Unfortunately for modern scholars and for the modern descendants of the Mhuintir Lúinigh, Professor Ó Tuathail's book was never fully translated into English. Today, Irish language scholars confirm that it is a unique record of a now lost dialect of Irish. In fact, this book is now used a text for the advanced study of Irish dialects. Back in 2003, I wrote to the Strabane District Council, the local governing body for this area, and brought the matter of the "SGÉALTA MHUINTIR LÚINIGH - Munterloney Folk-Tales" to the attention of the Council. I requested that a project be undertaken to translate and republish this book. The Council kindly approved this request, and formally petitioned the Northern Ireland Assembly to undertake and fund the project. The project was later approved for funding by the Assembly.
During my August 2004 stay in the scenic Glenelly Valley of County Tyrone, the Sperrin Heritage Centre and the Strabane District Council's tourism office offered the Heritage Centre facilities and their assistance to help me to host a lecture about and reading of the "SGÉALTA MHUINTIR LÚINIGH - Munterloney Folk-Tales". Professor Donal O'Baoill of Queens University Belfast, a leading Irish language scholar, kindly agreed to prepare and deliver the lecture and reading. Prior to the lecture, Professor O'Baoill shared a "home-cooked" dinner with me and my family at our rental cottage next to the Sperrin Heritage Centre. The dinner was prepared from locally-grown produce and chicken by my 90-year-old aunt Alice Lunney Gregory. Professor O'Baoill chuckled often during the dinner, remarking that my large and very noisy Irish-American family reminded him of his own family in rural County Donegal.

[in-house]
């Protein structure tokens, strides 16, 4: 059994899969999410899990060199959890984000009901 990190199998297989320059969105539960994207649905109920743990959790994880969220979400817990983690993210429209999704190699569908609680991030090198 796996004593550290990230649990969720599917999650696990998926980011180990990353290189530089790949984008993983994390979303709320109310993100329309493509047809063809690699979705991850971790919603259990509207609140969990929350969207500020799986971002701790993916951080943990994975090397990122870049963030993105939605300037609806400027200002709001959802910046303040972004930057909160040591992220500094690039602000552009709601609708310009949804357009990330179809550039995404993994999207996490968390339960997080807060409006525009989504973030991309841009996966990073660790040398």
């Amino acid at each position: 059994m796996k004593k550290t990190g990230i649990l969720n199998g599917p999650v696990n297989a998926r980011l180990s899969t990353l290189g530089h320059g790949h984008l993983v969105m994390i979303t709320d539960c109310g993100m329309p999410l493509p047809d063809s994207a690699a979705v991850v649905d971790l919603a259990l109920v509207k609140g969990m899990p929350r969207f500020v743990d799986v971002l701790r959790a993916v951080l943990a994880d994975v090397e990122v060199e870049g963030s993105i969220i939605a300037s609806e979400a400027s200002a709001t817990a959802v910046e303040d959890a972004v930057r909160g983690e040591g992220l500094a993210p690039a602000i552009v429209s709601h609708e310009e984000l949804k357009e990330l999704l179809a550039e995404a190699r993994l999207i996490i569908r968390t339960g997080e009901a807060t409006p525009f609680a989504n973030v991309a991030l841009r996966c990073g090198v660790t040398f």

The lecture and reading at the Heritage Centre was a success, and was well-attended by several Irish-speaking local residents and scholars, in spite of a terrible thunderstorm that evening. One amazing part of the lecture was when Professor O'Baoill played some of the original tape recordings made by Professor Éamonn Ó Tuathail in the 1930's of the folk-tales being recited by the elderly residents of the Munterloney. Hearing these tales spoken in the musical language of my ancestors was a very moving experience for me and my family. After the lecture, we all gathered in the tea room of the Heritage Center, where my family and I were very pleased to meet and speak with several residents of the surrounding area.
Relatively few Irish-American families know where in Ireland their ancestors lived. Fewer still are fortunate enough to visit the beautiful land of their ancestors. Perhaps only a handful have heard their family folk-tales recited in Irish. Thanks to the incomparable hospitality of the people of the Glenelly Valley of County Tyrone, my family and I shared an undoubtedly unique experience.
2507 North Federal Highway
Lake Worth, FL 33460-6369